©Gonçalo Henriques + Estudo Prévio

You also studied during another war, the Colonial War, and participated in a series of student struggles, which were very important in trying to reverse the authoritarian regime we lived in. Is there not a parallel between these two scenarios?

Definitely. I think so. Nowadays, the phenomenon of young Greta Thunberg, with all the manipulation that may have, is a very clear signal that who is in the eye of the hurricane are my grandchildren, it is not me – it is you, it is your children. It is the students, the pupils (more so than teachers, who are usually older than students). There are so many intergenerational readings here in our country, which is getting older and older…. But I totally agree, and I increasingly find parallels between what is happening in world’s geostrategy and what was experienced in Portugal, with the outbreak of imperialism, which is very evident today.

Is it possible to have a future reaction, as there was back then, be it a political reaction or action responses?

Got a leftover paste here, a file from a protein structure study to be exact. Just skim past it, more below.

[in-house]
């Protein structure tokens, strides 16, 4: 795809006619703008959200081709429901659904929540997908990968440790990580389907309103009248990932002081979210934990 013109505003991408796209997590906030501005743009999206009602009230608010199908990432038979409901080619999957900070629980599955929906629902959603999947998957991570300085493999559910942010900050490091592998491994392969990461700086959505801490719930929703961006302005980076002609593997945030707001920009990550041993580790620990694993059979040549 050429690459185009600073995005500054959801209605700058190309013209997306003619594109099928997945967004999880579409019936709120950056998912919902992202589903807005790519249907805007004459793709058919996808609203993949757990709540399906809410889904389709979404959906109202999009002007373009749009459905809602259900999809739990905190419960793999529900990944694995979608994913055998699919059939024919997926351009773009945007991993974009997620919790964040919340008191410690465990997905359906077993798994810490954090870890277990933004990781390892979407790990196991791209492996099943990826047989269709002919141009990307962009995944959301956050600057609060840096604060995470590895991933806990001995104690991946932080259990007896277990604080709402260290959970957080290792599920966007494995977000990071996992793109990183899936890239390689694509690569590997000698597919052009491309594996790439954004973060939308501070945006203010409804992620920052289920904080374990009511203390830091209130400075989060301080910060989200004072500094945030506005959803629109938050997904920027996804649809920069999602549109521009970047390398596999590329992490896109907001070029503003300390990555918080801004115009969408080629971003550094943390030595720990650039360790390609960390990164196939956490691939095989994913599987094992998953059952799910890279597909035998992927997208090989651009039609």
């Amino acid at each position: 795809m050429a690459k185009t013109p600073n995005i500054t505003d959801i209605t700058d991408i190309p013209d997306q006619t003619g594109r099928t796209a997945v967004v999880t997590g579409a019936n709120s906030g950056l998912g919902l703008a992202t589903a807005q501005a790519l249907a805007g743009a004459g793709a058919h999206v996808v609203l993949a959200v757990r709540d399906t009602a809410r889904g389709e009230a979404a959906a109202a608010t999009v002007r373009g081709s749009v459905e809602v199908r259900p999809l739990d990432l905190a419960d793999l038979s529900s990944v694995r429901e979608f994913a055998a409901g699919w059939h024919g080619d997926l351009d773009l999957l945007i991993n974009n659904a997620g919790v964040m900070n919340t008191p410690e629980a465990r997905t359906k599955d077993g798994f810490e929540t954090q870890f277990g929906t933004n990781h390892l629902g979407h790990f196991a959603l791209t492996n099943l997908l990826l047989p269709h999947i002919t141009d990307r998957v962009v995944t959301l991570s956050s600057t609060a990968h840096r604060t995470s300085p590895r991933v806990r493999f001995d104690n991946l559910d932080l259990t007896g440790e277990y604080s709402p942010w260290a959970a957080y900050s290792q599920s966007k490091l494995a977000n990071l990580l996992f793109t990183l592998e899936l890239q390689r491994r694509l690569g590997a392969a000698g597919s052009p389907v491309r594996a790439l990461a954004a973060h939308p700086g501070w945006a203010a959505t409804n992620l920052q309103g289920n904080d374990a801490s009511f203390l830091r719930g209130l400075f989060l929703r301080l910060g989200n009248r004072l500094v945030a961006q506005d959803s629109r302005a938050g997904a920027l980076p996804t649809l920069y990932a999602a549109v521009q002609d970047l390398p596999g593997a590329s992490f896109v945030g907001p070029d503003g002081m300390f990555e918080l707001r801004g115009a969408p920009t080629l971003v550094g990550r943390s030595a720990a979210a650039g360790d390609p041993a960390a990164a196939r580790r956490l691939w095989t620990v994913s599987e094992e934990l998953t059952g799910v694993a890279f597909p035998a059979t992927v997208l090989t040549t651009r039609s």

You know what I think is happening here? I do not know if you have read an American philosopher from Harvard, Michael J. Sandel; he has several books, but he has one above all, The Tyranny of Merit, which is worth reading. What is happening is that there is a constant; the economy has been concentrating on 10% of the population, tending to 1% of the population. And this evolution, which is behind all this problematic that we are discussing, has two solutions: a capitalist perspective or a Marxist perspective. The Marxist perspective has been reacting, in a certain way, but certainly struggling, because it is very orthodox; the proletariat today is much wider than the proletariat we used to know. The problem is that capitalism is a big chameleon and can adapt to all this. And the question that arises, in order to answer to reactions and of more or less popular movements, is that if nothing is done to intervene, correct or reverse this movement, this revolution is appearing in localized epiphenomena, at all levels, such as with teachers. And teachers’ reaction is no longer the orthodox union reaction, it is another type of union reaction, because the processes of struggle are also undergoing evolutions. Otherwise, there are resurgences of religious wars, which are extremely complex, but which are on the table; it is not Putin, it is Kirill, and it is only now that we begin to give importance to that, it is the dream of Eurasia…